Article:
There is a woefully low supply of cybersecurity workers, with open positions taxing the number of available employees.
Between April 2017 and March 2018, Cyberseek reported more than 300,000 job openings in cybersecurity and a total employed workforce of more than 768,000 cybersecurity professionals.
The low supply of workers, however, makes it unlikely companies will fill open cybersecurity positions, particularly in states with heightened demand like Texas, Maryland, Virginia and New York.
In response, companies are turning to training pipelines separate from colleges or universities to hire qualified workers. More affordable for students, online programs focus on real-world applications and can help workers expand their existing knowledge base or pivot careers entirely.
Breaking into security
While cybersecurity concerns plague headlines — both mainstream and industry-specific coverage — pathways to get into technology are not always clear. Some self-taught developers can enter tech roles using connections or coding prowess, and others transition credentials into jobs, without necessarily relying on formal education.
In software development, for example, worldwide about 75% of professional developers have a bachelor's degree or higher, according to Stack Overflow's 2018 developer survey. But developers can still find jobs without degrees.
However, without experience, breaking into technical or analyst roles poses more of a challenge.
While at the University of Cincinnati, Gabrielle Hempel, security analyst at Accenture and assistant mentor at Cybrary, studied psychology and neuroscience, with a minor in criminal justice. Upon graduation, she began working in pharmaceutical compliance, gravitating toward the IT space and projects in data governance.
Cybrary is a free cybersecurity training platform, launched in January 2015. The organization reports a network of more than 1.7 million IT and cybersecurity professionals, with training in courses like CompTIA A+, cryptography and social engineering and manipulation.
Cybrary is not alone in the industry. There are many programs available across the security sector — some free, some not — including Sans Cyber Aces, Udemy and a virtual learning portal through the U.S. Department of Homeland Security.
Completing a program does not guarantee employment, but coursework readies students for industry exams. The platform also offers career learning pathways, something Hempel took advantage of.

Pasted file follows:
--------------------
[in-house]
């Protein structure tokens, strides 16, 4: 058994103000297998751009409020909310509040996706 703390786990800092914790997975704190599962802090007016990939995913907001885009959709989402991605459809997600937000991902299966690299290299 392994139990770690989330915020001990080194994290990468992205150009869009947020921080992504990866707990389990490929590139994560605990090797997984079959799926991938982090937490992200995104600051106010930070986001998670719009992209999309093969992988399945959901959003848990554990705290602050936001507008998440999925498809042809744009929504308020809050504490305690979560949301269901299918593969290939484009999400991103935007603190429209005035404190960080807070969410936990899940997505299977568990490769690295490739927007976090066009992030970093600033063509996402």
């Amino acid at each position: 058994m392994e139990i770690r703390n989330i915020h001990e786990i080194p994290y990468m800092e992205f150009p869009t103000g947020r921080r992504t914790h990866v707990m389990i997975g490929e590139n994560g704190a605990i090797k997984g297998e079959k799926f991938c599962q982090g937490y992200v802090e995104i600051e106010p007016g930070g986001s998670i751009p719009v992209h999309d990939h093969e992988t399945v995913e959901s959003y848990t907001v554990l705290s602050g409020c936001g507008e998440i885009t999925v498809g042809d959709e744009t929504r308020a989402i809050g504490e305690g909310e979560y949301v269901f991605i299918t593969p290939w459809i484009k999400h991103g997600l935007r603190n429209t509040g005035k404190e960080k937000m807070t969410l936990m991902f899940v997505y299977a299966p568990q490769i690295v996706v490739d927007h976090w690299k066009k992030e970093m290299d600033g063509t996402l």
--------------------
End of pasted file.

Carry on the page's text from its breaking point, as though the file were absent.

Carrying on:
"I came from a field where it wasn't relevant at all, so I started from the ground up with Cybrary," Hempel said in an interview with CIO Dive.
When she started her new role, "I felt like people were speaking a foreign language for the first couple weeks." Once she settled in, Hempel was able to apply what she had learned through online programs to her new position.
On to the next one
People are joining the security sector regardless of background. Cybrary students have an array of degrees, including IT, computer science, engineering, information science and business.
"There's really something for everybody's background in coming into cyber," Kathie Miley, COO of Cybrary, said in an interview with CIO Dive. "It's just that people don't realize that because it's not all tech."
One of the key issues is many people do not know cybersecurity is an option, or lack awareness about how to get into the field.
"I think people know that the positions are out there. We've known for a long time that we're facing a massive talent shortage," Miley said. But if Hempel had not been pointed in the direction of cybersecurity coursework by peers or colleagues, "she probably would have had no idea where to start."
If Hempel had been exposed to it, she probably would have considered cybersecurity a career option earlier. "It wasn't really ever presented to me," Hempel said.
Hempel began her new role at Accenture in June, conducting vulnerability scanning and remediation, which goes along with threat detection. Part of her responsibilities include aspects of project management, ensuring people are connected on the right projects and service line agreements are met.
While Hempel came in with training from Cybrary, there is still a lot of on-the-job learning required.
Programs offer the fundamentals behind concepts in information technology, acting as building blocks. But a lot of the application comes when a technical worker is in a company's environment, according to Hempel. Even the same tools can differ in use across companies.